Basic sensors communication concepts are described on the corresponding page
Lakeshore temperature sensors¶
Lakeshore manufactures a range of temperature sensor controllers and resistance bridges, which are also used for temperature sensing. There is some overlap between different products, but they still use fairly distinct interfaces and interaction patterns. The code has been tested with Lakeshore 218 temperature controller.
The main device class is
The device provides a bare RS232 interface, so any appropriate USB-to-RS232 adapter should work.
Since the devices are identified as COM ports, they use the standard connection method, and all you need to know is their COM-port address (e.g.,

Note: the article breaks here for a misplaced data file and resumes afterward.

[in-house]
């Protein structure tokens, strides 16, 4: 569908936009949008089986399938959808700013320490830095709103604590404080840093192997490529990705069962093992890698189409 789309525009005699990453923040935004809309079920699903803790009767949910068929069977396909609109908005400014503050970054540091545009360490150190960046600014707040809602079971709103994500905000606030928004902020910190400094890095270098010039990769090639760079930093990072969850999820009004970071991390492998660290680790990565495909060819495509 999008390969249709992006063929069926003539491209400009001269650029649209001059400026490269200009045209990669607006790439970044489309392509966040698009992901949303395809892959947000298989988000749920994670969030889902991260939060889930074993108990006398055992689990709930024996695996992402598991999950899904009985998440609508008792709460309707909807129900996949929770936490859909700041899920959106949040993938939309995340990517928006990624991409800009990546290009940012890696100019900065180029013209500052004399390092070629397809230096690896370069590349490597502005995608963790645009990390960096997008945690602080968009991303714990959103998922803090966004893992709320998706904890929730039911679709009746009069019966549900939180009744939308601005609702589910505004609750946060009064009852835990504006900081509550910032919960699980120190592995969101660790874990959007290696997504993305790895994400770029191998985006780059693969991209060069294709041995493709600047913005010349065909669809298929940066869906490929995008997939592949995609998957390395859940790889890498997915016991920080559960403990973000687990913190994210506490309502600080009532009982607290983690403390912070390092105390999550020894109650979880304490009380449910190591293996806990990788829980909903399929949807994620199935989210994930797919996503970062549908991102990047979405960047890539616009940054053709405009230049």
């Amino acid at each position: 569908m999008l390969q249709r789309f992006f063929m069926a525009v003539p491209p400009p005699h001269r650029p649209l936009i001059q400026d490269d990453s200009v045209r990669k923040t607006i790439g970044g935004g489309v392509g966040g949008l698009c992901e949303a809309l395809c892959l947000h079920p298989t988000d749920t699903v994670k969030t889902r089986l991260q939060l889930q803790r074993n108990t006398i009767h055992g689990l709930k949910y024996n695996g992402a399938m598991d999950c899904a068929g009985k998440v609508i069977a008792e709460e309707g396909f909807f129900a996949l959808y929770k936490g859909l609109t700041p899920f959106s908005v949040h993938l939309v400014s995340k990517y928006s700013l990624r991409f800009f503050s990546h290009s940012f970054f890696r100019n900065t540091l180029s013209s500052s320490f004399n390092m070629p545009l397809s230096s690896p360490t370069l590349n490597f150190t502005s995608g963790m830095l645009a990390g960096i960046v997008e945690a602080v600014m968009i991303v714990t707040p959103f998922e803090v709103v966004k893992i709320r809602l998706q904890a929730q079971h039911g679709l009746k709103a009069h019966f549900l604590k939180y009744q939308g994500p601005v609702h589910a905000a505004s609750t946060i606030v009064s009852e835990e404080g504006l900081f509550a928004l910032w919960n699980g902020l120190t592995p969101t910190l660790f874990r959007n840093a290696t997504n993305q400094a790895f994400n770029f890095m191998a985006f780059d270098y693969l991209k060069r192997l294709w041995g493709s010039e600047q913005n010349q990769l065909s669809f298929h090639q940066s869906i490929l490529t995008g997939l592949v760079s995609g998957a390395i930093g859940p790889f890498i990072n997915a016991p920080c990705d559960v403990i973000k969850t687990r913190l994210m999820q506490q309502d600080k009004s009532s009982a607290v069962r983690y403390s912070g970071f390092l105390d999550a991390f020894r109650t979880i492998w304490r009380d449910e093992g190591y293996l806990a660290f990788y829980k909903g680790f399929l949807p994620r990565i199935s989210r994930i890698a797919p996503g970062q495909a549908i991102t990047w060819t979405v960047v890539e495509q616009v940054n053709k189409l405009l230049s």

>> from pylablib.devices import Lakeshore >> sensor = Lakeshore.Lakeshore218("COM5") >> sensor.close()
Note that the connection uses the standard which is fairly different from most RS232 controllers: 7 data bits, 1 parity bit, and 1 stop bit (as opposed to 8 data bits and no parity bit for most controllers). Hence, it is possible that not all RS232 controllers can communicate with it. In addition, they might need a null-modem (crossed Rx and Tx lines) RS232 cable.
The operation of this temperature sensor is fairly straightforward, but there is a couple of points to keep in mind:
- Like most similar devices, querying temperature using
Lakeshore218.get_temperature()immediately returns the most recently measured value. Re-measurement is periodically initiated by the devices itself.
- It is possible to specify custom response curves by using
Lakeshore218.set_curve(). However, you need to be careful, as it overwrites the stored user curves.